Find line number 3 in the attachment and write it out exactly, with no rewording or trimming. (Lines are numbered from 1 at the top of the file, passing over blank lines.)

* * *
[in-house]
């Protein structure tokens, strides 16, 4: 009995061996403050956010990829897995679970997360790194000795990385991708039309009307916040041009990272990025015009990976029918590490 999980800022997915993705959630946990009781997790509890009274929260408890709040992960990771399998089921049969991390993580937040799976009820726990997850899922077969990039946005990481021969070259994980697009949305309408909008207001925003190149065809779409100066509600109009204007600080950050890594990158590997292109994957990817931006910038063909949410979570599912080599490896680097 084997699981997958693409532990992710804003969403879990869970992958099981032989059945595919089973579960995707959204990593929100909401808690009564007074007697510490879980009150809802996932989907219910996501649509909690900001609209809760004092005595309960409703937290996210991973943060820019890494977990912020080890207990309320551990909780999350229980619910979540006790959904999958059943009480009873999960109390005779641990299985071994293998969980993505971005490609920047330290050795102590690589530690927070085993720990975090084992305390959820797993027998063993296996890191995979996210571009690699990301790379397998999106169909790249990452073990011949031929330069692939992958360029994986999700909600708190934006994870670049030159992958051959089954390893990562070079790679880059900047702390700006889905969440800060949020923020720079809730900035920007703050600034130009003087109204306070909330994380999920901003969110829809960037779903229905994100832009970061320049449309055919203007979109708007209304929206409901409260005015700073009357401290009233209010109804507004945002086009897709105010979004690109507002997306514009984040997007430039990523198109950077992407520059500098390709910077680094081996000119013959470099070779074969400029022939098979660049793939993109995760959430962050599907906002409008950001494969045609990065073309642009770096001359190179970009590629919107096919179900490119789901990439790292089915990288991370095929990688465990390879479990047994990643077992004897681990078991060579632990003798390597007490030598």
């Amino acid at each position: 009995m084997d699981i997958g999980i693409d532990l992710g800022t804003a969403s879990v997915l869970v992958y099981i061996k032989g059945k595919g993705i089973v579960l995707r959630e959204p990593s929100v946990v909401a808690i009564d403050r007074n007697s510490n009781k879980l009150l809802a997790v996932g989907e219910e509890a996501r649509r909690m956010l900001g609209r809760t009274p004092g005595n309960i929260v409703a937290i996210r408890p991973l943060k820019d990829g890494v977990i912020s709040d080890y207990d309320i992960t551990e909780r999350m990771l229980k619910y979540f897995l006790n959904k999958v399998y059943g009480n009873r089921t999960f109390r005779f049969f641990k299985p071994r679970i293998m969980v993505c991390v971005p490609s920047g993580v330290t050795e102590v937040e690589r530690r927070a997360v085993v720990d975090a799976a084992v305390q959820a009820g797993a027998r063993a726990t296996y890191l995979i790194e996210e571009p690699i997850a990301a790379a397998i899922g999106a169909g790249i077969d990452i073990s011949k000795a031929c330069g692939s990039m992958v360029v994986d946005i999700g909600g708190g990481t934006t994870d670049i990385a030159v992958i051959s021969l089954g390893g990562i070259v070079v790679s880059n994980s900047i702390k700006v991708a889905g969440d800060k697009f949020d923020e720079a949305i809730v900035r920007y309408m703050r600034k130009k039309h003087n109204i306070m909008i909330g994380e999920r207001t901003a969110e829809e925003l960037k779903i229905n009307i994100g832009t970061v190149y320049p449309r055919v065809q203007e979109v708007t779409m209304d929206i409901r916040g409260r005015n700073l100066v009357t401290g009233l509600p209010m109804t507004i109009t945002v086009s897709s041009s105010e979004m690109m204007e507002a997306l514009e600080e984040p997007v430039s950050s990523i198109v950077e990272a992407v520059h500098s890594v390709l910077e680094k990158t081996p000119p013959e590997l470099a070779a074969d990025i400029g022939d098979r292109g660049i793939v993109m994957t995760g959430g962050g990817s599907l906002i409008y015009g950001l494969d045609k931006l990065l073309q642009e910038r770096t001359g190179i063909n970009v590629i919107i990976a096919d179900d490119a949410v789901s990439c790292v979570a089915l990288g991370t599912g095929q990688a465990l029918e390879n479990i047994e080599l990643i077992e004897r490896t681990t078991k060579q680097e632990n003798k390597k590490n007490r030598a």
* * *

């Amino acid at each position: 009995m084997d699981i997958g999980i693409d532990l992710g800022t804003a969403s879990v997915l869970v992958y099981i061996k032989g059945k595919g993705i089973v579960l995707r959630e959204p990593s929100v946990v909401a808690i009564d403050r007074n007697s510490n009781k879980l009150l809802a997790v996932g989907e219910e509890a996501r649509r909690m956010l900001g609209r809760t009274p004092g005595n309960i929260v409703a937290i996210r408890p991973l943060k820019d990829g890494v977990i912020s709040d080890y207990d309320i992960t551990e909780r999350m990771l229980k619910y979540f897995l006790n959904k999958v399998y059943g009480n009873r089921t999960f109390r005779f049969f641990k299985p071994r679970i293998m969980v993505c991390v971005p490609s920047g993580v330290t050795e102590v937040e690589r530690r927070a997360v085993v720990d975090a799976a084992v305390q959820a009820g797993a027998r063993a726990t296996y890191l995979i790194e996210e571009p690699i997850a990301a790379a397998i899922g999106a169909g790249i077969d990452i073990s011949k000795a031929c330069g692939s990039m992958v360029v994986d946005i999700g909600g708190g990481t934006t994870d670049i990385a030159v992958i051959s021969l089954g390893g990562i070259v070079v790679s880059n994980s900047i702390k700006v991708a889905g969440d800060k697009f949020d923020e720079a949305i809730v900035r920007y309408m703050r600034k130009k039309h003087n109204i306070m909008i909330g994380e999920r207001t901003a969110e829809e925003l960037k779903i229905n009307i994100g832009t970061v190149y320049p449309r055919v065809q203007e979109v708007t779409m209304d929206i409901r916040g409260r005015n700073l100066v009357t401290g009233l509600p209010m109804t507004i109009t945002v086009s897709s041009s105010e979004m690109m204007e507002a997306l514009e600080e984040p997007v430039s950050s990523i198109v950077e990272a992407v520059h500098s890594v390709l910077e680094k990158t081996p000119p013959e590997l470099a070779a074969d990025i400029g022939d098979r292109g660049i793939v993109m994957t995760g959430g962050g990817s599907l906002i409008y015009g950001l494969d045609k931006l990065l073309q642009e910038r770096t001359g190179i063909n970009v590629i919107i990976a096919d179900d490119a949410v789901s990439c790292v979570a089915l990288g991370t599912g095929q990688a465990l029918e390879n479990i047994e080599l990643i077992e004897r490896t681990t078991k060579q680097e632990n003798k390597k590490n007490r030598a």